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A 401(k) match is money your employer kicks in to your 401(k) retirement account, matching your contribution up to a certain percentage of your annual pay. Employer 401(k) matching is a key employee benefit that can help safeguard your future for the long term.
How a 401(k) Match Works
When setting up your employer-provided 401(k), you'll decide on a percentage of your annual compensation to contribute to the account. Typically, the money is automatically taken out of your paycheck before taxes and invested—like the gift that keeps giving.
Your employer then matches every commitment you make dollar-for-dollar, up to a specified amount, or matches a portion of each contribution you make.
- Dollar-for-dollar matching: With dollar-for-dollar matching, your employer fully matches your contributions up to a certain amount, typically a percentage of your annual pay. This gives you the most bang for your buck.
- Partial matching: With partial matching, your employer will match only a portion or percentage of the money you contribute to your 401(k), up to a certain amount.
There are also tiered plans that fully match employee contributions up to a certain amount, before partially matching additional contributions up to the limit. With any 401(k) plan structure, any contributions you make beyond your employer's limit will be unmatched.
In addition to choosing a contribution amount, you'll be asked to choose from a few investment options when setting up your 401(k). Investments can be conservative or risky, and may include stocks, bonds or a mix of various securities. To make the best choices, you'll want to consider your age, your tolerance for risk and the amount you'd like to have in the bank when you retire.
What Is a Good 401(k) Match?
According to a 2021 report by T. Rowe Price, the most common match offered by employers is 50%, up to 6% of the employee's pay. Most plans promised a match of between 3% and 5% of employee pay. The average promised match was 4.5% of employees' annual pay, with a median value of 4%.
401k Employer Match Example
Let's say your employer offers a 100% match up to 4.5% of your $50,000 pretax salary. To benefit from the full employer match, you will need to contribute $2,250 to your 401(k). Your employer matches that amount dollar-for-dollar, so at the end of the year, you have $4,500 saved for retirement, plus any additional contributions you make. Keep in mind that anything you contribute over $2,250 is unmatched by your employer.
With a partial match, your employer matches 50% of your contributions up to 4.5% of your $50,000 pretax salary. You would still have to contribute $2,250 to get the full match, but your employer would have contributed half the amount ($1,125), for a total of $3,375 at the end of the year.
How Much Should You Contribute to Your 401(k)?
How much you contribute to your 401(k) depends on your situation and financial goals. If retirement is just around the corner or you have little in savings, you may want to max out your contribution. A general rule of thumb is to contribute 10% to 15% (or up to 20% if you're 40 or older) of your pretax salary into your 401(k).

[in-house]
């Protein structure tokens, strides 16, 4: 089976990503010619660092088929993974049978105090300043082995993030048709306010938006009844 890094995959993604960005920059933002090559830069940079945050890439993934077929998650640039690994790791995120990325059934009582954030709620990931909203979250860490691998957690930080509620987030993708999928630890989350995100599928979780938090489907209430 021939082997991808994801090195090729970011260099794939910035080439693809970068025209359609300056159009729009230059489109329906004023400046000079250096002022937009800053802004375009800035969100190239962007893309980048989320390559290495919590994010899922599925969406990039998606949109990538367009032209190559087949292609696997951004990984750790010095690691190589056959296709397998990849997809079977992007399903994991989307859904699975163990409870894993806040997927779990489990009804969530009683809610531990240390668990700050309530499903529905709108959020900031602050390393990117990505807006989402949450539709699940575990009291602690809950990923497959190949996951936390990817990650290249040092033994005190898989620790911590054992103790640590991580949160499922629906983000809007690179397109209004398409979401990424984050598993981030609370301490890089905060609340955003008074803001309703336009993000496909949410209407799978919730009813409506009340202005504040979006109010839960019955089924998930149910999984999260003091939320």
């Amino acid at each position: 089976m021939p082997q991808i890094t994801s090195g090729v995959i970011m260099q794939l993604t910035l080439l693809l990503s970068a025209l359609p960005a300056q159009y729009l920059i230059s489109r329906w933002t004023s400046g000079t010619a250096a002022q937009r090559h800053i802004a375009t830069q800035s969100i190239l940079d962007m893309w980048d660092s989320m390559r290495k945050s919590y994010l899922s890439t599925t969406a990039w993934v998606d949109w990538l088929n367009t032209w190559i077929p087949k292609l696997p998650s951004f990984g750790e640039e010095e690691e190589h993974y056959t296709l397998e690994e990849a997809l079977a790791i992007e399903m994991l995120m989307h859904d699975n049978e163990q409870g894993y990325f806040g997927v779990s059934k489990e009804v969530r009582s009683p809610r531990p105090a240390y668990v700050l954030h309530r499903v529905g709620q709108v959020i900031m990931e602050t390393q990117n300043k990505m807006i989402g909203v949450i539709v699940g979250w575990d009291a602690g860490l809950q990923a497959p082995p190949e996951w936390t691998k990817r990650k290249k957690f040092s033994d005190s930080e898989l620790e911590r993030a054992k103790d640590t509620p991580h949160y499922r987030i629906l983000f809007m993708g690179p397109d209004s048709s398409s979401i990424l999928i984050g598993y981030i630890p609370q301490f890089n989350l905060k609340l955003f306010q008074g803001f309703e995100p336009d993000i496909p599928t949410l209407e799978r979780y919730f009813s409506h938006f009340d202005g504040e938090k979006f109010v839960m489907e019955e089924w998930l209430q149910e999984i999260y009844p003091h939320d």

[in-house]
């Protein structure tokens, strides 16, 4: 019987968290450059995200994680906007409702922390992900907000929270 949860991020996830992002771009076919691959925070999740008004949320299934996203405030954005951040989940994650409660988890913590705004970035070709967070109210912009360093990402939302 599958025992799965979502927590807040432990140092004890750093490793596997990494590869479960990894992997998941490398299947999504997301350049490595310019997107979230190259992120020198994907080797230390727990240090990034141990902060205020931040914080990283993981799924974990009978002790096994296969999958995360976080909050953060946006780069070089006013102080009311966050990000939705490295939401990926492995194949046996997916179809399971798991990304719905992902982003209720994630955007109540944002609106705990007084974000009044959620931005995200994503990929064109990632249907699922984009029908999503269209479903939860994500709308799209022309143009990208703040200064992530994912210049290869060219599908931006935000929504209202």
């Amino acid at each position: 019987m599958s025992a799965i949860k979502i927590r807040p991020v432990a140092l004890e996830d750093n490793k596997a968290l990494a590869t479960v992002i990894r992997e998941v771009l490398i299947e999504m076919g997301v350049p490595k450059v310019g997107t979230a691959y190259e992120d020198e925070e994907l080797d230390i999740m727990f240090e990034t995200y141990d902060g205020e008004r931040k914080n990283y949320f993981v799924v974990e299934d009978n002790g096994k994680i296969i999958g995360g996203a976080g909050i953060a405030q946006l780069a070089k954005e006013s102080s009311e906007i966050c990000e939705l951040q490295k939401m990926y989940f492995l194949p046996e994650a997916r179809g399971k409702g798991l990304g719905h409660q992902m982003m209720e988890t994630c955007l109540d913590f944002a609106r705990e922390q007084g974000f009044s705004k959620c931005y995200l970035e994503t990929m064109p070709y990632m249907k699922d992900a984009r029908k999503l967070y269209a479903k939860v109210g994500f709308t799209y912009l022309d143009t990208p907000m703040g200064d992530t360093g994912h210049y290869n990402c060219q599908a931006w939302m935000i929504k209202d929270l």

If you're young and just beginning your career, you may want to contribute a smaller amount as you can always increase your contributions over time. This could be especially true if you find that hefty retirement contributions are making it harder to meet your current financial obligations. And if you expect to have other sources of income in retirement or if you expect everyday living expenses to decrease, you may not need to set aside as much.
Keep in mind that in 2022, the IRS limits employee 401(k) contributions to $20,500 per year ($27,000 if you're over 50). Employer contributions don't count toward this limit. There is, however, a limit for employer/employee contributions combined—100% of your annual salary or $61,000 ($67,500 if you're over 50), whichever comes first.
The Bottom Line
It rarely pays to turn down free money. Your employer's 401(k) match can be one of the best ways to secure your financial future.
- Your contributions are pretax, which means they can lower your taxable income, so you may owe less in income taxes. Just remember that they'll be taxed upon distribution.
- If you change jobs, you can take the money you've contributed with you. The amount of your employer contribution you can keep depends on your vesting status.
- Automatic contributions that come directly from your paycheck make saving for your retirement effortless. Your employer may allow you to adjust your contributions at any time if you decide you want to take a more aggressive approach or scale back your contributions.
Once you set up your employer 401(k) match, it's important to also stay up to speed on other aspects of your financial health. Consider monitoring your credit to spot possible identity theft and other unexpected surprises with free credit monitoring at Experian.